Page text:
The former Footloose partners start off against each other. Fuyuki looks to establish dominance sing his power and enjoys the better of the exchange before tagging out to Yatsu. But Yatsu wants no part of Tiger Mask's athleticism or strikes so backs off and brings Fuyuki back in. Double dropkick on him by Kawada and TMII...bringing Yatsu back. His power comes to the fore as he gives Kawada a backbreaker and feeds him into a grounded abdominal stretch from Samson. Kawada tries to retaliate with kicks and elbows at Yatsu - driving him back to his corner where he and Fuyuki hold something of a strategy meeting. Fuyuki drags Tiger Mask to their corner, then unleashes Yatsu who starts absolutely f*cking the young Misawa up with headbutts. The referee tries to pull Yatsu off him - only to be tossed aside for more punishing shots in the corner. Kawada tries to help, but makes it worse since he preoccupies the ref who can't see his partner getting absolutely manhandled. Samson takes over, dotting in a few headbutts but mostly throwing Tiger around by his mask in a sign of total disrespect. Kawada keeps having to invade the ring to stop them from ripping TMII's mask right off his head. SPRINGBOARD headbutt next by Yatsu which leaves Tiger Mask on his ass in the corner looking dazed. Again Kawada helps out; he pulls Yatsu away for just long enough to allow Tiger to blast him from behind with a spinning heel kick. Double back suplex by Tiger and Kawada. Tiger then barks instructions at Kawada. He's undoing the mask...IT'S MISAWA! Instantly the crowd are loudly chanting 'MI-SA-WA' as he unloads on both Yatsu and Fuyuki on the outside. Missile dropkick from Kawada gets 2. You can see fans literally running back to their seats to watch this match now, roaring Misawa on. DIVING POWERBOMB from Kawada to Yatsu. Fuyuki comes in...SLAP DUEL! FOOTLOOSE EXPLODES! Kawada rolls through a springboard crossbody then nails his old partner with a heel kick. Flying missile dropkick by Misawa - who then stands coiled in the ring watching as both Yatsu and Fuyuki wearily gather themselves. Samson is the first man back...and he is quickly beaten down with a double suplex. Desperate to escape, Fuyuki tries a backslide on Misawa...then goes to the ropes to see if his partner is still conscious. Lariat from Kawada to Fuyuki gets 2 - with Yatsu just about dragging himself in to break the pin. Kawada batters him in the corner as Misawa lands the Tiger Body Press on Fuyuki! Yatsu can't stand and looks a broken Misawa kicks him out of the ring like garbage. Bridging German on Fuyuki - earning Misawa the pinfall victory at 18:35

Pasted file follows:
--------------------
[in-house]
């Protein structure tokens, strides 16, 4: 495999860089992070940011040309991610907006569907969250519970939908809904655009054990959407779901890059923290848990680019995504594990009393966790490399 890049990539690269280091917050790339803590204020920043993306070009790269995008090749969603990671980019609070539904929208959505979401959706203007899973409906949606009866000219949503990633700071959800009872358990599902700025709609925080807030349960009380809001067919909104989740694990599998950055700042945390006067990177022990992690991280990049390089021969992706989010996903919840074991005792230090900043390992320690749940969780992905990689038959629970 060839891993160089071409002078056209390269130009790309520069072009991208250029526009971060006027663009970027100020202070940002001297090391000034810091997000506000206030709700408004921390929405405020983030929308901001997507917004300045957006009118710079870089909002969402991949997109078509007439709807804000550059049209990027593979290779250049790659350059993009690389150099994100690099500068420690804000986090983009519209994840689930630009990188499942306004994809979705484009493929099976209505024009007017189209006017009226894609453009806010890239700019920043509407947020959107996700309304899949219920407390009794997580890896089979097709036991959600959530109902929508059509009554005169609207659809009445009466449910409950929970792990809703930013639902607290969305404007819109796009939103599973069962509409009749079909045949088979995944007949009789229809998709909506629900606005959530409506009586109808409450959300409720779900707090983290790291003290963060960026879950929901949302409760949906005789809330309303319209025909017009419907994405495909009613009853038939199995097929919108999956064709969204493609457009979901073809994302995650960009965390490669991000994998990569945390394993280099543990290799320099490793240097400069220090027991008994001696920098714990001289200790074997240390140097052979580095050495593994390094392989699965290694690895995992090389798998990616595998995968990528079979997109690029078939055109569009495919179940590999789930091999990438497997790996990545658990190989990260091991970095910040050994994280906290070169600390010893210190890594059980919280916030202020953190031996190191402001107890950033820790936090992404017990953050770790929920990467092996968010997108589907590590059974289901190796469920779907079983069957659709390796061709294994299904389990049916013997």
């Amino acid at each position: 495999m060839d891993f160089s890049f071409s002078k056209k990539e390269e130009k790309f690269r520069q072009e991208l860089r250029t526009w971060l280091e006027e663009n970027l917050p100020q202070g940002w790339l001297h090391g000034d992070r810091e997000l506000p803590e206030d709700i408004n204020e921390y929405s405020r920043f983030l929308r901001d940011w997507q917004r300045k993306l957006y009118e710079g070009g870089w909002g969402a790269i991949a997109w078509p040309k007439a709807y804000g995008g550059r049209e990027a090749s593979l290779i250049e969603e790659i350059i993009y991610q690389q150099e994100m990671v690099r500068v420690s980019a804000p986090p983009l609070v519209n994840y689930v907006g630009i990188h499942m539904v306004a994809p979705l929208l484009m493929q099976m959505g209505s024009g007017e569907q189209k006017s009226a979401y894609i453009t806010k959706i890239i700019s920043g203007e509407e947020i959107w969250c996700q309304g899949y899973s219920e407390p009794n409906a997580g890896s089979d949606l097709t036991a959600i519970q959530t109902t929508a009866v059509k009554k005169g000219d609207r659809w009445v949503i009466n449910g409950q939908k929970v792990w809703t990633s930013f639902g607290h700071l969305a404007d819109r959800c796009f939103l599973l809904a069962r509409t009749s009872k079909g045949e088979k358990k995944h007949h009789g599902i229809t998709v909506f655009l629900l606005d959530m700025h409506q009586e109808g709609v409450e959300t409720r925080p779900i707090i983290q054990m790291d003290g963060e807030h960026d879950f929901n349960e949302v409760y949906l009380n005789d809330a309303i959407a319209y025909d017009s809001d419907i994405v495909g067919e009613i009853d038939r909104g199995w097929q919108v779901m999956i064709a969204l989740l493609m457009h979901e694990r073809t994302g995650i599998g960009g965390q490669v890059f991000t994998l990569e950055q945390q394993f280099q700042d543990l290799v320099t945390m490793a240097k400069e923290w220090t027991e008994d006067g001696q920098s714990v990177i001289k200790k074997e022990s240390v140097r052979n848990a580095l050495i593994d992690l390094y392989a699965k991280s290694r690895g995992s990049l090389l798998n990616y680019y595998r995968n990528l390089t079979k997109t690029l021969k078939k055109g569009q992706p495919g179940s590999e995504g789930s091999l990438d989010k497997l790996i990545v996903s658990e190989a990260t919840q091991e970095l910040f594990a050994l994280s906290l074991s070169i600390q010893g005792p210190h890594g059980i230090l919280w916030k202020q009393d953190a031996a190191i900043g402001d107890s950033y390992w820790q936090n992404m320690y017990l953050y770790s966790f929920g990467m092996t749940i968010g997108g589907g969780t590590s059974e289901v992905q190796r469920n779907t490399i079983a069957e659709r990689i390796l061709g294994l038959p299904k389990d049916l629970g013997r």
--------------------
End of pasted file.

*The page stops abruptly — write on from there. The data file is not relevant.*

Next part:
Rating - **** - I've long read that this match isn't particularly special and it's really all about the iconic moment that Misawa unmasks. I actually thought this was a really strong bout, brilliantly laid out to get the most out of that historic unmasking and to really put over the new 'Super Generation'. Kawada and Misawa were in the ascendency for most of the opening exchanges, which frustrated their more 'established' opponents. After a brief strategy meeting, Yatsu and Fuyuki went apesh*t on Tiger Mask - trying to bully, batter and destroy the former junior heavyweight. It was a power play, designed to beat him, his colourful mask and his flashy moves down. They tried to pull rank...but in doing so provoked one of the most important moments in professional wrestling history, and found out that their spots were being forcibly taken by the next generation. The last third of the match is superb. Misawa and Kawada stand tall; almost goading their opponents to come at them, particularly Yatsu. You get to watch the slow, painful destruction of two men desperately fighting to keep their spot even as their skillsets are eclipsed by younger, faster, hungrier, BETTER wrestlers. Yatsu's face as Misawa bludgeoned him out of the ring in the final sequence was unforgettable.